We make this often during the spring and summer, when easy lunches and dinners are appreciated.
Having some pre-rolled puff pastry in the freezer at all times is incredibly useful in a tight spot, when you can’t get to the shops and you are looking in cupboards and the fridge for whatever ingredients you have left to make some sort of meal.
Puff-pastry pizza is delicious. We recently made one using our wild garlic pesto as the base, but use whatever you have, be inventive, and don’t be afraid to experiment.
The ingredients we have listed below are mostly just a guide. You can use whatever you have or like, such as mozerella, chedder, pepperoni, mushrooms, sweetcorn… just, please, never pineapple.
Pre-heat the oven to 180 degrees celsius.
Roll out the puff pastry on parchment paper, with a little flour. You want to have a large rectangle, around half the size of an average oven shelf (15x10).
With a sharp knife, cut a thin border around the pastry rectangle and prick the middle with a fork in a few places. Transfer to an oven tray.
Spread whatever sauce you are using liberally on the base, leaving the border clean. Scatter over the cheese and then the chorizo, cherry tomatoes, and red onion. Crack a good bit of black pepper over and place in the hot oven.
Place in the oven for roughly 25-35 minutes, until the rim has puffed-up and browned. Serve with some more torn basil/parsley leaves scattered on top, or else a little dressed rocket.
Peppers, chillies and cherry tomatoes, not only are these amazing bed fellows in culinary terms, they also keep very well as vegetables go.
I often find a little brown bag of cherry tomatoes at the bottom of the fridge, briefly forgotten but holding onto their freshness all the same.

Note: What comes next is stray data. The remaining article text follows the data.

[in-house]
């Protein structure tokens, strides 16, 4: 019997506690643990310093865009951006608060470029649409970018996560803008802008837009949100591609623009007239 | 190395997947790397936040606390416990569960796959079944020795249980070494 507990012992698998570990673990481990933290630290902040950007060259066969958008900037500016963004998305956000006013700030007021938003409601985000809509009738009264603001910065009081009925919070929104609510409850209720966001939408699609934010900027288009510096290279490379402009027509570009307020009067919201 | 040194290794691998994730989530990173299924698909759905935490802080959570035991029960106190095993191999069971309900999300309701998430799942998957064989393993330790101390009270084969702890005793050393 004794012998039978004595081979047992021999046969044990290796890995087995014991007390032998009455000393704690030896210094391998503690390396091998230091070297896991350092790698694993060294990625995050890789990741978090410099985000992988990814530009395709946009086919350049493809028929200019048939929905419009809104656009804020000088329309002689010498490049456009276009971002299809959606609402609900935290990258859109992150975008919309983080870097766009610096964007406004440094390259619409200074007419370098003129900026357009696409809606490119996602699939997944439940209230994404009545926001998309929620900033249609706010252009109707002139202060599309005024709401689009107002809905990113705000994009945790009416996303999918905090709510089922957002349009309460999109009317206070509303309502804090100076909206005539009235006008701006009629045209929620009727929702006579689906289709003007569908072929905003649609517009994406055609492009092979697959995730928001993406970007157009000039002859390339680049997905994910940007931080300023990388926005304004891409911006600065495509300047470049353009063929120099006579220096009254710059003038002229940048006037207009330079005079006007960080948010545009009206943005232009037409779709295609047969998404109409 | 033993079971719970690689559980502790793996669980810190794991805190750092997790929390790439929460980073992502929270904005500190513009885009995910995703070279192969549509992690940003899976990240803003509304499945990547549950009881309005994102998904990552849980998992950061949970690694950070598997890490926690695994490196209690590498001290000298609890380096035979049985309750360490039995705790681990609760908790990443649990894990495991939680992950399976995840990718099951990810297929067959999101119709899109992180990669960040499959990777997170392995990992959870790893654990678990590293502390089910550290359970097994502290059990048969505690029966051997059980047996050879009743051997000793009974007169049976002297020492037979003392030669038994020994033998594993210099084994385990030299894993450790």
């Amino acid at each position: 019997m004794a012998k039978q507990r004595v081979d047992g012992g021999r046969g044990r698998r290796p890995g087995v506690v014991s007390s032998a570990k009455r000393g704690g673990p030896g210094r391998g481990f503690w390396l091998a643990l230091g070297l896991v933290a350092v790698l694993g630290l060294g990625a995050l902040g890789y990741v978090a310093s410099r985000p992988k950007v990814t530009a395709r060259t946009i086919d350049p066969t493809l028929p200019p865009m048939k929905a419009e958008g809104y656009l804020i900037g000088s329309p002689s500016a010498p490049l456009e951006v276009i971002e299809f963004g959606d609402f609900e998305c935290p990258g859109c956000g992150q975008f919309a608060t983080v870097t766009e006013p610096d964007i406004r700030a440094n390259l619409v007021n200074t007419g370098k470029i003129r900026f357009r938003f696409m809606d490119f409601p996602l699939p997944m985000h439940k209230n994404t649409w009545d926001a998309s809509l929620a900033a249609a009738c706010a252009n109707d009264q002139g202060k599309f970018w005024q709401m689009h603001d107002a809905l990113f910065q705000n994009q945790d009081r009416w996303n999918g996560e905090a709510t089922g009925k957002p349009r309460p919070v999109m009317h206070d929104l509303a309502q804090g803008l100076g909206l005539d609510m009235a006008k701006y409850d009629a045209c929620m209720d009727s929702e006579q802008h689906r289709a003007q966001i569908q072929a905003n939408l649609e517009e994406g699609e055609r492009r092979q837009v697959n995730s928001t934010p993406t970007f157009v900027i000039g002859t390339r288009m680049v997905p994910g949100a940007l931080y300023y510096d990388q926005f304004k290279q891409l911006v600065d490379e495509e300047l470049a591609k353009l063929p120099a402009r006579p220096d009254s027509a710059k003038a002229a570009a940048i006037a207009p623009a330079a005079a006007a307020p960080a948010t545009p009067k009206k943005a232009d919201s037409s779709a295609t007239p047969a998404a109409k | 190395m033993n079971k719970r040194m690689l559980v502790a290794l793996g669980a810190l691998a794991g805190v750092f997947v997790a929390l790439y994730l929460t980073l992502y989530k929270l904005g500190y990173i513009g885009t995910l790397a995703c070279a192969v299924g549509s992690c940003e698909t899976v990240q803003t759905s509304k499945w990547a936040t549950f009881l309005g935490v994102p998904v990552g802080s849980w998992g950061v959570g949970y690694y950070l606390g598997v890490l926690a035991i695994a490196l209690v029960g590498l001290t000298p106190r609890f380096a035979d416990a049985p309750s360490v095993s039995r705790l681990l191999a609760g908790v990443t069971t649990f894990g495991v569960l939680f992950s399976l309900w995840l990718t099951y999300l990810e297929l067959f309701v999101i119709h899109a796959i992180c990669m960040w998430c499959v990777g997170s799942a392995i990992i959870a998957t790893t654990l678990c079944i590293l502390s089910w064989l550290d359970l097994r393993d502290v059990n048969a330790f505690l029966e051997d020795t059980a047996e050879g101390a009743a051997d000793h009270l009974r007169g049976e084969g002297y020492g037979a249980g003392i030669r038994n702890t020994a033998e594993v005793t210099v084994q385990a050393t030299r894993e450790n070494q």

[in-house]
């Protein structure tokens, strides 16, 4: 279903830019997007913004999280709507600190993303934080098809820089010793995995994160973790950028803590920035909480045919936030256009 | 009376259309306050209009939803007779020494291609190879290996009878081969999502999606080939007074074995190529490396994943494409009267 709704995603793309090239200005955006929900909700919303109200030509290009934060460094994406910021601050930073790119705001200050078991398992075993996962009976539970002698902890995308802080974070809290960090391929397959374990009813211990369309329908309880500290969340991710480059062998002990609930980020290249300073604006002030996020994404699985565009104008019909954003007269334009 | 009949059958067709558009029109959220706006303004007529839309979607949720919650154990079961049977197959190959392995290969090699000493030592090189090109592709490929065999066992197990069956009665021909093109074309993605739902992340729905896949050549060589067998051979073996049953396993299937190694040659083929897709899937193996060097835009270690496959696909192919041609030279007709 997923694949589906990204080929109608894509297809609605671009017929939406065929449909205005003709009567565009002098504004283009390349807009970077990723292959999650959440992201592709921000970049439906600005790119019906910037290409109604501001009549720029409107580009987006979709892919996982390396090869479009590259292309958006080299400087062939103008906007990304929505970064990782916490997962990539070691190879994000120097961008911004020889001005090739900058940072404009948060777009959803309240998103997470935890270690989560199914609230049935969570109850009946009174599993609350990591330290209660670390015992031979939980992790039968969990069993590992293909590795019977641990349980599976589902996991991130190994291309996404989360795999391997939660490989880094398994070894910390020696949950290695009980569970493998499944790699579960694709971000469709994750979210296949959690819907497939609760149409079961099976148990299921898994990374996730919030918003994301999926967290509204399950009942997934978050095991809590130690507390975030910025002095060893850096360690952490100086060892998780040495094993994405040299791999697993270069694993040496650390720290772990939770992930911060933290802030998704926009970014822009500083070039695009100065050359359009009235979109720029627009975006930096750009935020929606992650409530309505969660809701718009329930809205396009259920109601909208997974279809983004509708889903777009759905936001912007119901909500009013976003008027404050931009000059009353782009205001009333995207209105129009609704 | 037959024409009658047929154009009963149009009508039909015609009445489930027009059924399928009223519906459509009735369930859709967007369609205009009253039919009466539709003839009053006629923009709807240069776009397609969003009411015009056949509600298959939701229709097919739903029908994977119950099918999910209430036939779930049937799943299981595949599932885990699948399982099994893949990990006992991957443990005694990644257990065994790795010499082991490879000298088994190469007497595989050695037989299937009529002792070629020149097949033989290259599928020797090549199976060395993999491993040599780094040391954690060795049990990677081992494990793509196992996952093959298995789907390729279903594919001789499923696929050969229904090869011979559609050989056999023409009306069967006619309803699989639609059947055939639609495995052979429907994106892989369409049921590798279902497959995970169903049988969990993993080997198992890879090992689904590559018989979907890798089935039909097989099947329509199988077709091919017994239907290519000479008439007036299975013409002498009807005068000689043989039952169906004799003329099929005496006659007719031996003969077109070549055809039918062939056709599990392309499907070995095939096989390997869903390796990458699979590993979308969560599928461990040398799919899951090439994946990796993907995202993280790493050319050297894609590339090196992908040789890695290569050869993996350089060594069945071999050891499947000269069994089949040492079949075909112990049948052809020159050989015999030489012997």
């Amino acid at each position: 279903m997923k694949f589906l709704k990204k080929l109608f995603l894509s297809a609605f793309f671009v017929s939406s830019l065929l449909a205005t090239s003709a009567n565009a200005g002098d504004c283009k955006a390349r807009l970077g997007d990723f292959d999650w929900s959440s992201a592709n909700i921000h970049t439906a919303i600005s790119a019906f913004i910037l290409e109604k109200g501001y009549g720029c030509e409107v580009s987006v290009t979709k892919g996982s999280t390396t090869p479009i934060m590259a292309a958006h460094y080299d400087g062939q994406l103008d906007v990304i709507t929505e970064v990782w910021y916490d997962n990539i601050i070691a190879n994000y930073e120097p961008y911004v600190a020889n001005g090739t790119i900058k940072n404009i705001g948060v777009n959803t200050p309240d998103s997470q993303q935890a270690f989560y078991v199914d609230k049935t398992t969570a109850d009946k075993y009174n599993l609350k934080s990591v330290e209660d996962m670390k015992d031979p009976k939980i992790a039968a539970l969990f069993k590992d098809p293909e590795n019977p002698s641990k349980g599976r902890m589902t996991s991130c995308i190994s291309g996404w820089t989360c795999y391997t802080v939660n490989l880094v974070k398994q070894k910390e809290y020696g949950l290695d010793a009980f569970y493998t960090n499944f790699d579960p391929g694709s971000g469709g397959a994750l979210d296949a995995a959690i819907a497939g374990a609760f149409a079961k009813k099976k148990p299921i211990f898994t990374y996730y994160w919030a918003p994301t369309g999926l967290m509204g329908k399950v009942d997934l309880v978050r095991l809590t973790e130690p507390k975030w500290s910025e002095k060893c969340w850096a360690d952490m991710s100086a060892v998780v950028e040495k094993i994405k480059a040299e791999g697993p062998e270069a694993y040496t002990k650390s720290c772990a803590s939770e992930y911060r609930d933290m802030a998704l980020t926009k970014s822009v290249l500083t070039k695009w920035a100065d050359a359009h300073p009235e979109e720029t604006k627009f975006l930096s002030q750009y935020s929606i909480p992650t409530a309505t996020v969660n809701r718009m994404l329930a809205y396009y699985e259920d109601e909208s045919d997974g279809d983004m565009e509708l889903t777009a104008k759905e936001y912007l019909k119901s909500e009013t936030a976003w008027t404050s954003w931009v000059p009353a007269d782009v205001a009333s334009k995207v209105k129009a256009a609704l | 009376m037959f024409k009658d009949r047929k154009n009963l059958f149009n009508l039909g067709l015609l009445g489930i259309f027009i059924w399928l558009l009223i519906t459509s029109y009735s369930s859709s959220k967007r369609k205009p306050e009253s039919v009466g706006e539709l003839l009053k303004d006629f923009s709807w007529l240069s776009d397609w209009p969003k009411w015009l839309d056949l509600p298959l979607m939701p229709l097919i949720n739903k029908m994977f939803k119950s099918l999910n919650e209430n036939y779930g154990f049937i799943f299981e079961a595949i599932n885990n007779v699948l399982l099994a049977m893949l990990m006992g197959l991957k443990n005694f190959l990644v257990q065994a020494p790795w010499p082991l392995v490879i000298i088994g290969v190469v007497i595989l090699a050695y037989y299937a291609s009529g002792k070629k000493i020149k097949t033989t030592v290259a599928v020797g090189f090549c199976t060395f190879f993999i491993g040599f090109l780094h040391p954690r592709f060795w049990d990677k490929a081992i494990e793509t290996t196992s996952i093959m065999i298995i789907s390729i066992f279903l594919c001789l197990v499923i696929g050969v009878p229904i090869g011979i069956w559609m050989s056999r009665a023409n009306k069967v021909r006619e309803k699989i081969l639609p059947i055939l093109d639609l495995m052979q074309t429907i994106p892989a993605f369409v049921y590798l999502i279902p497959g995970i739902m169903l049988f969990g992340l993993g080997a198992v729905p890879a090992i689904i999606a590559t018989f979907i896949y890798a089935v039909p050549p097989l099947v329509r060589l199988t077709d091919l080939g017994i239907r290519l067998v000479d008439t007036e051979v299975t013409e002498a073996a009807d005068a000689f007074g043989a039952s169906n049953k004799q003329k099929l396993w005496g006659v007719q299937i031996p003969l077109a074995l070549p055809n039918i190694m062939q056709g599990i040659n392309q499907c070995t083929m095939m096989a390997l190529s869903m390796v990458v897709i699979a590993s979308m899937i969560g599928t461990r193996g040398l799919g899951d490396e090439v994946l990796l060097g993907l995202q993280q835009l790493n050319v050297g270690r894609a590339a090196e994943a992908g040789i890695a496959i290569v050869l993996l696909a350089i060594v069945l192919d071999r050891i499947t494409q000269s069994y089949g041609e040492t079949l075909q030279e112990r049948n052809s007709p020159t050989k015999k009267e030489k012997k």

This is the base of all sorts of lovely pasta dishes and works especially well with prawns but pancetta, lardons of bacon, chicken or chorizo would be great too.
Cook the pasta according to the packetinstructions in generously salted water, until al dente.
Remove the stalks and seeds from the bell peppers and chop the flesh into a fine dice.
In a large frying pan, heat the oil on a medium high heat and add the diced peppers, chilli and garlic. Sautee for6-8 minutes, stirring regularly until theingredients are fragrant and softened. Be careful not to let the garlic burn.
Next, add the tomatoes, season with salt and pepper and cook on a medium heat for another 3-5 minutes.
Add a little pasta water to make it more saucy if you wish before adding the drained pasta, stirring it well into the sauce. Mix through the lemon juice, parmesan and chopped parsley, check for seasoning and serve.
Bertha’s Revenge Sloe Gin25% ABV; 50cl — €29.99
Stockist: Bradleys, Celtic Whiskey Shop Killarney and Dublin www.celticwhiskeyshop.com, Martins, Mitchells, Castle Tralee, www.ballyvolanespirits.ie I’ve long been a fan of Bertha’s Revenge Gin from Ballyvolane House in Co Cork as I love its spicy cumin-juniper kick — I’m pleased to report their new Sloe Gin is also excellent. A crab apple version is currently macerating for a planned summer release.
Bertha’s Revenge Sloe Gin is infused for several months with wild and cultivated sloes and then sweetened with a little sugar syrup before bottling. Fragrant and complex on the nose with floral and berry fruit aromas, balanced bright hedgerow fruits on the palate with herbal touches and lingering berry and sweet violet notes on the finish.
Perfect for Kir and a great match with Easter Eggs.